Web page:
Last week, the FCC issued an order expanded potential users of public-safety 700 MHz broadband spectrum beyond police, fire and EMS personnel, noting that current law supports people from other government entities operating on the spectrum when they are fulfilling a public-safety objective.

Many sources believe the recent FCC ruling grants about as much flexibility regarding 700 MHz government users as can be interpreted under existing law, which states that people can operate on the spectrum only if their “the protection of safety of life, health, and property” is their primary role.

Of course, the primary role can vary, based on circumstance. If there is no electricity or a power line is down during an emergency, municipal utility workers could be considered first responders, because the effectiveness of a response effort may well depend on the ability of the utility personnel to complete their tasks. The same can be said for a variety of other government personnel, from members of an IT department to building inspectors.

Exactly who can access this valuable spectrum is a significant issue at the moment. Several cities and other governmental entities would like to pursue the deployment of LTE networks on these airwaves, but doing so strictly for public-safety personnel may make the prospect unfeasible economically.

All aspects of government — from inspectors to parks workers to sanitation department members — would like to use mobile broadband application to enhance efficiencies; it is not a desire held only by public safety. Even in the tight budget environments that a down economy has created, building an LTE system that addresses the needs of all workers within a government entity is a notion that would be a top priority.

If a city has to create one system for public safety and another for the rest of its work force, the cost to build and support two solutions may be too large and cumbersome to tackle. However, if one LTE system can be leveraged to address the broadband needs of all city employees — and the budgets and grant-procurement power of all departments can be used to provide funding — the return-on-investment case become much more compelling to the elected officials that must sign off on such an endeavor.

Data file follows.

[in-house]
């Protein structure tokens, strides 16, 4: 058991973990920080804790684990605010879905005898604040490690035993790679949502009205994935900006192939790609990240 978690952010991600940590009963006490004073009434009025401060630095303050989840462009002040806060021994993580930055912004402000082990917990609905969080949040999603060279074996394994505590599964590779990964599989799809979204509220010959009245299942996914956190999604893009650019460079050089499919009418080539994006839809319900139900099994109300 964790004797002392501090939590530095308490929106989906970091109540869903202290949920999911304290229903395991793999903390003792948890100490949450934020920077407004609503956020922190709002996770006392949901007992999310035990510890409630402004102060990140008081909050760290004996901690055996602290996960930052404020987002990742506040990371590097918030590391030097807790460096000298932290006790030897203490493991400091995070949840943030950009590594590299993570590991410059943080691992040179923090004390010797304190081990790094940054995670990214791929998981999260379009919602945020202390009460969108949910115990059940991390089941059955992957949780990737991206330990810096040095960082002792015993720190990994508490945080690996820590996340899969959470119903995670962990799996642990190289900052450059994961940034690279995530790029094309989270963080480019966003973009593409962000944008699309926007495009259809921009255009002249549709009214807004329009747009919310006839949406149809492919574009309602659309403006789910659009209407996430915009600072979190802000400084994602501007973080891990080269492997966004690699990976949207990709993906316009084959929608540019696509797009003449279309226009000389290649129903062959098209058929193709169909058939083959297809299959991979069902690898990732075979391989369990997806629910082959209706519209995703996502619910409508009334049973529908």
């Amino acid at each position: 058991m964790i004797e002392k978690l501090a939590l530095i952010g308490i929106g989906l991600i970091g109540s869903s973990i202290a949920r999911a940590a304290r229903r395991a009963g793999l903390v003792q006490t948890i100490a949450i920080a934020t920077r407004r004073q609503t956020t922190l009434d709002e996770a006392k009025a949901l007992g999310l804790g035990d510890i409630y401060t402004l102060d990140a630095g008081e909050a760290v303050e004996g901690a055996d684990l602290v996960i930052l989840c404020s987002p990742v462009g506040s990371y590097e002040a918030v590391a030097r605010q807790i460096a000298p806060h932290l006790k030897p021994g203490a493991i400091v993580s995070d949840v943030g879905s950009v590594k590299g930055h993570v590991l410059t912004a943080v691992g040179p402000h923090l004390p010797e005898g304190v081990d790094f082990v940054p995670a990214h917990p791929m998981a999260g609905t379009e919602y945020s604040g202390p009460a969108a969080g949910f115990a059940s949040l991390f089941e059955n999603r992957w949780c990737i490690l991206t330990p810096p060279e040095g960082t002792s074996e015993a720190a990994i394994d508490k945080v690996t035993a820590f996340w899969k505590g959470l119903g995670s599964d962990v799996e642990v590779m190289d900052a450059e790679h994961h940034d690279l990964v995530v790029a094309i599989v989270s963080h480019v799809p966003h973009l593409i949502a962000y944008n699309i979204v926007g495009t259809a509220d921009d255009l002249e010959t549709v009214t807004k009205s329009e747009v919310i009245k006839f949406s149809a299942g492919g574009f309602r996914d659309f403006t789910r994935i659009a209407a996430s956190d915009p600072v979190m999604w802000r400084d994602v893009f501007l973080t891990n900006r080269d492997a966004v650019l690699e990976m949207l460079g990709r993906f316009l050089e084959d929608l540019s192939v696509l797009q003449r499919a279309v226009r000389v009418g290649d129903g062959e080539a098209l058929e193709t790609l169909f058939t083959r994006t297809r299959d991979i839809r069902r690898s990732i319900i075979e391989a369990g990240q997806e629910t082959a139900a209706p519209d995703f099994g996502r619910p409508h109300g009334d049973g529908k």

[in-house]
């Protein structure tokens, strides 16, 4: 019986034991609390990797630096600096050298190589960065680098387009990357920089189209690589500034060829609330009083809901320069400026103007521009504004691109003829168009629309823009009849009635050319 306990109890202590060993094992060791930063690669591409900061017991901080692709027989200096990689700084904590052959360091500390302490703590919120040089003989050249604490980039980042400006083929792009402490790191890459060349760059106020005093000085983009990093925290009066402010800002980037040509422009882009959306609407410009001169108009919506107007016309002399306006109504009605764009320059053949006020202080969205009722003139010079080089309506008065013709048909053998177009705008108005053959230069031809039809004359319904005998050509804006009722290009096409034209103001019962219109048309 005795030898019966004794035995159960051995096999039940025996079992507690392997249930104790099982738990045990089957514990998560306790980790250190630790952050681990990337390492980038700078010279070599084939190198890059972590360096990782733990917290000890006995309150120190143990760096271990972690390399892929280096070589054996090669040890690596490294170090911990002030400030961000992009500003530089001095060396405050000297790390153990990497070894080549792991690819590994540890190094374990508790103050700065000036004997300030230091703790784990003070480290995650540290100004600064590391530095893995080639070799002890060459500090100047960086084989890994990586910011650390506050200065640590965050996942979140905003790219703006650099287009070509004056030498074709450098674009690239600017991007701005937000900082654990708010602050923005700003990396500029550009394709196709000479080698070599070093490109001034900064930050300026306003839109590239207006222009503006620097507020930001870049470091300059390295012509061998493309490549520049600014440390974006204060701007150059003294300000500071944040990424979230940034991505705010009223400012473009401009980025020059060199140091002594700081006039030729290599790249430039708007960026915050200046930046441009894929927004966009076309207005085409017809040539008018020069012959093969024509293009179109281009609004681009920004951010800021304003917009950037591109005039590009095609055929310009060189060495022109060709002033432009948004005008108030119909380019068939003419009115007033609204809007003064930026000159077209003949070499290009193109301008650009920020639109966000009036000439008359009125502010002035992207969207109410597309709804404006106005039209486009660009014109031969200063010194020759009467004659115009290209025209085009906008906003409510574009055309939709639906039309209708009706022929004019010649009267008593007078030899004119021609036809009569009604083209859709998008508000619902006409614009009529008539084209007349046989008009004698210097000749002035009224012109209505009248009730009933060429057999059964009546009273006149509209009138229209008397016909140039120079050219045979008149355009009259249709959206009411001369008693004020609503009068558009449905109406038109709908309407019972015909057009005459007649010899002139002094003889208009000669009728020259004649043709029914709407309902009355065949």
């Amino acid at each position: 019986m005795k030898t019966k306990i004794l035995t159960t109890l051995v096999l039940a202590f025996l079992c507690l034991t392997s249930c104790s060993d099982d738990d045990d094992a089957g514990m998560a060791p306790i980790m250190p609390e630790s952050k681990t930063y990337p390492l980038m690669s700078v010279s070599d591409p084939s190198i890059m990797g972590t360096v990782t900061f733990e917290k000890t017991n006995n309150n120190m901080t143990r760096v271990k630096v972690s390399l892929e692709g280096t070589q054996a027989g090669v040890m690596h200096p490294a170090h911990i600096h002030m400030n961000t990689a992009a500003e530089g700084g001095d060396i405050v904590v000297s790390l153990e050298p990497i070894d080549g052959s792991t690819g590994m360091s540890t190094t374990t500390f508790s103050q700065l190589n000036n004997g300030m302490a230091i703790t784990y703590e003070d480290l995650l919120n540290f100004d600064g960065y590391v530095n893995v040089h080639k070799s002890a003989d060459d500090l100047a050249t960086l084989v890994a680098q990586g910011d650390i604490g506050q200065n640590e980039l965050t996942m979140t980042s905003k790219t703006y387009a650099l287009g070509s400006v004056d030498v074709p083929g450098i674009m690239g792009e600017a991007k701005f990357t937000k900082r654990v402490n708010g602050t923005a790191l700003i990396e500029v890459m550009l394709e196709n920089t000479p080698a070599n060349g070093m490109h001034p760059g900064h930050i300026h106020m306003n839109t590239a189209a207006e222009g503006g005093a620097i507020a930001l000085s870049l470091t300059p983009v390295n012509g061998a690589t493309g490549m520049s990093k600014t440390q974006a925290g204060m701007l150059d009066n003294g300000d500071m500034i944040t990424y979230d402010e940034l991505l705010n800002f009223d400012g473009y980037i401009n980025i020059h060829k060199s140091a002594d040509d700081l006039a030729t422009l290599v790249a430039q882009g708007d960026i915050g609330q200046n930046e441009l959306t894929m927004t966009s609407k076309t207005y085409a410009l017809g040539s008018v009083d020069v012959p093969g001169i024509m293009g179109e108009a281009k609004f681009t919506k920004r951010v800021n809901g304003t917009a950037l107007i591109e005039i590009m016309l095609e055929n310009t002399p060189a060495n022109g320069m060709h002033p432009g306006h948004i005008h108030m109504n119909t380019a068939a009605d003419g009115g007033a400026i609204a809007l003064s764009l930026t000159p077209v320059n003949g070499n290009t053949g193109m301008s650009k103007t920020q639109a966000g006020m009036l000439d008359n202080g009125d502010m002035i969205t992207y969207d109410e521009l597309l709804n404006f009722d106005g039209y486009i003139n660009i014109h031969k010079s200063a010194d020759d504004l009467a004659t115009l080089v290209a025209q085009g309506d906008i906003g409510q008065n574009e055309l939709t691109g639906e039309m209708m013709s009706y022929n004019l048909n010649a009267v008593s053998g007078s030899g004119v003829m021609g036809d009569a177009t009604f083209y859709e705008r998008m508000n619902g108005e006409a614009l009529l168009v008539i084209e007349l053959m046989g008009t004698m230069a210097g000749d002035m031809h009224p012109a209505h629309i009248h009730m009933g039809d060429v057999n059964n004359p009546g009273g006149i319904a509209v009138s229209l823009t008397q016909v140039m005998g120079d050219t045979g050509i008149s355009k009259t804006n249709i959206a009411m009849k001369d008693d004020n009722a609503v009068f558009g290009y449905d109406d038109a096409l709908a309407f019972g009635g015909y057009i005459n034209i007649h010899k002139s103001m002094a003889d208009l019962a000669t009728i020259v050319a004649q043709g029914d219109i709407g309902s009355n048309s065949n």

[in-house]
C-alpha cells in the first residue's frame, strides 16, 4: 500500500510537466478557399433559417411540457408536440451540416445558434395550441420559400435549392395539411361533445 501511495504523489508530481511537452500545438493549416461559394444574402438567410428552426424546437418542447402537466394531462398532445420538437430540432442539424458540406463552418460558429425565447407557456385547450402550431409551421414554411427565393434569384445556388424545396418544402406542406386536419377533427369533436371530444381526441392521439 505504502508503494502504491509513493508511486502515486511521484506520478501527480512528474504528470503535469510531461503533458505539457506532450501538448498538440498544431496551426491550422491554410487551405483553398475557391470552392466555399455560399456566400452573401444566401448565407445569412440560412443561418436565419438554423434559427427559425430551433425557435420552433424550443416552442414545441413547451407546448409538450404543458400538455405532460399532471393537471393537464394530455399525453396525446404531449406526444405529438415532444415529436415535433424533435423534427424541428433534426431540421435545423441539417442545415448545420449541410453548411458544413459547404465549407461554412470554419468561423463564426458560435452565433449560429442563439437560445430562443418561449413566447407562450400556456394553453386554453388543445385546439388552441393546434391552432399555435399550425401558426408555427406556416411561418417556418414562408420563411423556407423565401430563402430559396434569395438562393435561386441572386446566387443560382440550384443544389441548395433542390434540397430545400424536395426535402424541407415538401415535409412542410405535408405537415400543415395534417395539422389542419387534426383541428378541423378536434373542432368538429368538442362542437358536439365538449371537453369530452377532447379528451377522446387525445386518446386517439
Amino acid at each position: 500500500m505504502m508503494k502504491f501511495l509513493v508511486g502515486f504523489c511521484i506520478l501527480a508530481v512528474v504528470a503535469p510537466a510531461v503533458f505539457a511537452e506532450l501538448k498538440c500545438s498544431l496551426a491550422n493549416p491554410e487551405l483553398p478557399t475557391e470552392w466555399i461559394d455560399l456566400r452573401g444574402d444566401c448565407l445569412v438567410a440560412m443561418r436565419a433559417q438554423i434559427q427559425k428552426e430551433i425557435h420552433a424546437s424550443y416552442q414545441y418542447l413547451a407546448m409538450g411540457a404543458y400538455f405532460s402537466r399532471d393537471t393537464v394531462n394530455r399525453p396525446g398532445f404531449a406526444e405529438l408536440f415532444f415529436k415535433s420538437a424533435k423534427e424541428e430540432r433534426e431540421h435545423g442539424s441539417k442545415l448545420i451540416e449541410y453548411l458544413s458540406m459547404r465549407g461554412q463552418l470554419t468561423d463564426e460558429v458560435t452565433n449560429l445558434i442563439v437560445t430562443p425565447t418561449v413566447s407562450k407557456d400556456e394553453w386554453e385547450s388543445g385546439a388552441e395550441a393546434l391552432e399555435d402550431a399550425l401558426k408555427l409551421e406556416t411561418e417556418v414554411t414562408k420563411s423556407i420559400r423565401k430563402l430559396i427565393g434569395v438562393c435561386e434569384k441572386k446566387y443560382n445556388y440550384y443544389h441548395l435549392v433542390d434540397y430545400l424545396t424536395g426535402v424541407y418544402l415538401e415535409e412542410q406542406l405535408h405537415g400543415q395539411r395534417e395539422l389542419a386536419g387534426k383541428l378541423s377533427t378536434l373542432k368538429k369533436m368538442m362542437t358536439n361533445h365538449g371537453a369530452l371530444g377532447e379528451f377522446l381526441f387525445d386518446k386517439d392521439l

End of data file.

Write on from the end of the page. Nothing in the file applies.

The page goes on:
A larger FCC order on this topic is expected in the upcoming months, but some question whether the agency can interpret existing law to grant the kinds of flexible use of public safety’s 700 MHz broadband that would provide the greatest benefits to taxpayers.

Congress could provide a huge helping hand in this matter by including language that would enable the most efficient sharing of spectral and funding resources that ultimately provide the best overall solution for the public. It’s something that should be considered in bills that would reallocate the D Block to public safety and provide funding for the buildout of a private LTE nationwide for first responders.

Admittedly, it is not a simple task. A poorly worded law could generate a host of unintended users, interference issues and network-capacity concerns. However, if crafted well and interpreted properly by the FCC, the result could be an interoperable broadband network that is more robust, reliable and covers more territory than any network that could be built for traditional public-safety users only.

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